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Igor Kochetkov: The Russian LGBT Network has evacuated more than forty homosexuals from Chechnya [Nastoyashchee vremya]

posted 29 May 2017, 10:53 by Rights in Russia   [ updated 29 May 2017, 12:04 ]
18 May 2017 

By Renat Davletgildeev and Тimur Оlevsky

Source: Moscow Helsinki Group [original source: Nastoyashchee vremya]

Igor Kochetkov, the chair of the Russian LGBT Network, which provides legal assistance to gay Chechens and facilitates their flight from the republic, told Nastoyashchee vremya that more than eighty people have turned to the group for help since the publication of Novaya gazeta’s investigation into the persecution of homosexuals in Chechnya.

“Since April 1, when we were first contacted, we’ve gotten in touch with more than eighty people. Of those eighty people, more than forty have made it out of the republic. I am able to say that nine of the people for whom we secured passage out of Chechnya have left Russia altogether. The absolutely necessary process of evacuating them from Russia has begun, and this makes us very happy,” said Kochetkov.

Nevertheless, the organization has encountered bureaucratic problems while filing documents [on behalf of the persecuted men], problems that have prevented some of those escaping persecution from receiving asylum abroad.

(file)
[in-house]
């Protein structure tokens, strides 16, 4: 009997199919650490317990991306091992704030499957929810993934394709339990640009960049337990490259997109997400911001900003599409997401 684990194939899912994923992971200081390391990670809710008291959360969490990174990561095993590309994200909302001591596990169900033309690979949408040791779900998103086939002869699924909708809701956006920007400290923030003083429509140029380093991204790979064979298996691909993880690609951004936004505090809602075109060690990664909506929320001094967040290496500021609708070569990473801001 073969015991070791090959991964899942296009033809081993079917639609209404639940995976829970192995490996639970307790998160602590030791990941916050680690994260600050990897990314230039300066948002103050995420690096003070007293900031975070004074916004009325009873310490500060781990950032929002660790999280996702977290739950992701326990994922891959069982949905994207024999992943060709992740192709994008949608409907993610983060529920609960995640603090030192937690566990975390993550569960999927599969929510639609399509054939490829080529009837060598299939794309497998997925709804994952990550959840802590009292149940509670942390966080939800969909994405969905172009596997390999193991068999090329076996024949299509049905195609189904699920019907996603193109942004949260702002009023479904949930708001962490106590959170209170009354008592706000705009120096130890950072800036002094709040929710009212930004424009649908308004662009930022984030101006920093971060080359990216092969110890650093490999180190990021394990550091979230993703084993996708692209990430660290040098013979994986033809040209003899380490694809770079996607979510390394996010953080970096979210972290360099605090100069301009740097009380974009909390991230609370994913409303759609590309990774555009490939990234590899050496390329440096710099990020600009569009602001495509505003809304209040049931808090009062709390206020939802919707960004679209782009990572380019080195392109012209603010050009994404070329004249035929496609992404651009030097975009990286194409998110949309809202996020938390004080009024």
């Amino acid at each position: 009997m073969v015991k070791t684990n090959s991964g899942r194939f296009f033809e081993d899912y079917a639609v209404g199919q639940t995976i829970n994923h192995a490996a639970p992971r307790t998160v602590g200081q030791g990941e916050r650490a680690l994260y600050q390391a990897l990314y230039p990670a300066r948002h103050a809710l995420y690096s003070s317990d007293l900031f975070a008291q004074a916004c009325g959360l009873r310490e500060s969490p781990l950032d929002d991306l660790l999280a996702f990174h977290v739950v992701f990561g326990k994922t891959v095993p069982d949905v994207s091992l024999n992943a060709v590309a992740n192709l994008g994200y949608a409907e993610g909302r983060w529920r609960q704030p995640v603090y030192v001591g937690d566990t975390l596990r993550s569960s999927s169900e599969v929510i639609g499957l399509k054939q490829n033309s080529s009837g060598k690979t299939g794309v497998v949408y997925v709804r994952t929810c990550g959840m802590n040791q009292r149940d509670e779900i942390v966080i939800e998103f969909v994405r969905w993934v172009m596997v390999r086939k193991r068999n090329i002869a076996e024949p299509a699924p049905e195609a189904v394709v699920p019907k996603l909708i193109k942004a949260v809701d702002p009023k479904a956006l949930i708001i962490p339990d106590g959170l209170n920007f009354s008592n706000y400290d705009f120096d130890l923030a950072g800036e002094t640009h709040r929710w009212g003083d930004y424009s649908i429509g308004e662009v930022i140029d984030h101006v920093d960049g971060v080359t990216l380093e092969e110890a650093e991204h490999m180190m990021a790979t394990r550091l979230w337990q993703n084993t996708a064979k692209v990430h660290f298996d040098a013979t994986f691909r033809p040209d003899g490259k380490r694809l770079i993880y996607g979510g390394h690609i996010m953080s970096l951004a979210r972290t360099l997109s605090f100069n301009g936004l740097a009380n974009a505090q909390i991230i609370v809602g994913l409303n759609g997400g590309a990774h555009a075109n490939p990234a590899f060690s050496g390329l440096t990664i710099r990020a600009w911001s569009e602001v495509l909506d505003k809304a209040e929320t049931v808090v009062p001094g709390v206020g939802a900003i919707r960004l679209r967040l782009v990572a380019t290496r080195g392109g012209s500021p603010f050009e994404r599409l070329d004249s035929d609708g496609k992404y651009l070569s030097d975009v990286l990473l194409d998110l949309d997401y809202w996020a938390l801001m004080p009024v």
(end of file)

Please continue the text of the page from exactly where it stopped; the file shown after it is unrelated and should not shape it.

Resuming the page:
“Western countries lack procedures for such a situation, and are naturally apprehensive about taking in some refugees—God forbid they turn out to be terrorists—so the visa process is moving at a grinding pace, frankly,” Kochetkov explained.

Recently, Russian ombudswoman Tatyana Moskalkova passed on details to the Investigative Committee about homosexuals in Chechnya who had gone missing and were believed to have been persecuted for their sexual orientation. In the view of the chair of the Russian LGBT Network, the persecution of gays in Chechnya and in Russia more generally owes to a 2013 law that banned “propaganda of non-traditional sexual relationships.”

“The federal government, in this way, made it clear to all that gays in Russia are second-class citizens. After all, the law prohibits discussing gay people as social equals,” Kochetkov said. “Chechnya is part of Russia. The fact that things that have not happened in Europe since the Second World War can happen on Russian soil—in a country that is a member of the Council of Europe—should make all Russians think, gay or not, and people serving in government.”

On May 17, it emerged that Lithuania had granted visas to two Chechens persecuted for their sexual orientation, news announced by Lithuania’s foreign minister, Linas Linkiavichius, who also noted that Lithuania had become one of the first EU countries to take in Chechen homosexuals and to consider granting them asylum.

Lithuanian society is far from tolerant, and ranks last in all European lists ranking gay rights in EU countries.

On April 1, Novaya gazeta published an investigation into the persecution and murder of gay men in the Chechen Republic. Anonymous sources in the security services and in government told the newspaper about more than one hundred men had been detained on suspicion of homosexuality. According to the newspaper, at least three men had been killed. Vladimir Putin has promised to ask Russia’s prosecutor-general and interior minister to get to the bottom of the situation. Chechen leader Ramzan Kadyrov and Alvi Karimov, his spokesman, have declared that there are no gay men in Chechnya to begin with.

Translated by Lincoln Pigman
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